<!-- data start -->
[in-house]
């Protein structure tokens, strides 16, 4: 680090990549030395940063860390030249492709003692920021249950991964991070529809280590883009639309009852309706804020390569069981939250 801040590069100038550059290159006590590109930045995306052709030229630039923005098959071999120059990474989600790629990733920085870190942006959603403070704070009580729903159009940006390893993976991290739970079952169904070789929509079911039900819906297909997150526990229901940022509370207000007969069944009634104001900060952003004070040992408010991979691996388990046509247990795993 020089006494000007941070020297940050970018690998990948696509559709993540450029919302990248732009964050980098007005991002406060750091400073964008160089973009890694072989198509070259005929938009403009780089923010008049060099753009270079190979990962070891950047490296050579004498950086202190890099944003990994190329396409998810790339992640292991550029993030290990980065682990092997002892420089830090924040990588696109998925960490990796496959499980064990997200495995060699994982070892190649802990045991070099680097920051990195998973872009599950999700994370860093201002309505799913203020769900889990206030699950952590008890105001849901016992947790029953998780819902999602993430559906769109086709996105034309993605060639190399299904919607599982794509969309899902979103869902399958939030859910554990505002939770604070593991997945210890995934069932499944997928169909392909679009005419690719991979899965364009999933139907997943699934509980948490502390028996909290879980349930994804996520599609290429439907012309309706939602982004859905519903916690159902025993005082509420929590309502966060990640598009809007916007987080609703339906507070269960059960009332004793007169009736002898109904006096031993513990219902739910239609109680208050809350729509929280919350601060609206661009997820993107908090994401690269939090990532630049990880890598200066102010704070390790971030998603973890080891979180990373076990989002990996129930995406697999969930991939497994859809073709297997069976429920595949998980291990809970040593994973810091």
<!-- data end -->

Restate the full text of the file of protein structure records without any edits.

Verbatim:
[in-house]
């Protein structure tokens, strides 16, 4: 680090990549030395940063860390030249492709003692920021249950991964991070529809280590883009639309009852309706804020390569069981939250 801040590069100038550059290159006590590109930045995306052709030229630039923005098959071999120059990474989600790629990733920085870190942006959603403070704070009580729903159009940006390893993976991290739970079952169904070789929509079911039900819906297909997150526990229901940022509370207000007969069944009634104001900060952003004070040992408010991979691996388990046509247990795993 020089006494000007941070020297940050970018690998990948696509559709993540450029919302990248732009964050980098007005991002406060750091400073964008160089973009890694072989198509070259005929938009403009780089923010008049060099753009270079190979990962070891950047490296050579004498950086202190890099944003990994190329396409998810790339992640292991550029993030290990980065682990092997002892420089830090924040990588696109998925960490990796496959499980064990997200495995060699994982070892190649802990045991070099680097920051990195998973872009599950999700994370860093201002309505799913203020769900889990206030699950952590008890105001849901016992947790029953998780819902999602993430559906769109086709996105034309993605060639190399299904919607599982794509969309899902979103869902399958939030859910554990505002939770604070593991997945210890995934069932499944997928169909392909679009005419690719991979899965364009999933139907997943699934509980948490502390028996909290879980349930994804996520599609290429439907012309309706939602982004859905519903916690159902025993005082509420929590309502966060990640598009809007916007987080609703339906507070269960059960009332004793007169009736002898109904006096031993513990219902739910239609109680208050809350729509929280919350601060609206661009997820993107908090994401690269939090990532630049990880890598200066102010704070390790971030998603973890080891979180990373076990989002990996129930995406697999969930991939497994859809073709297997069976429920595949998980291990809970040593994973810091």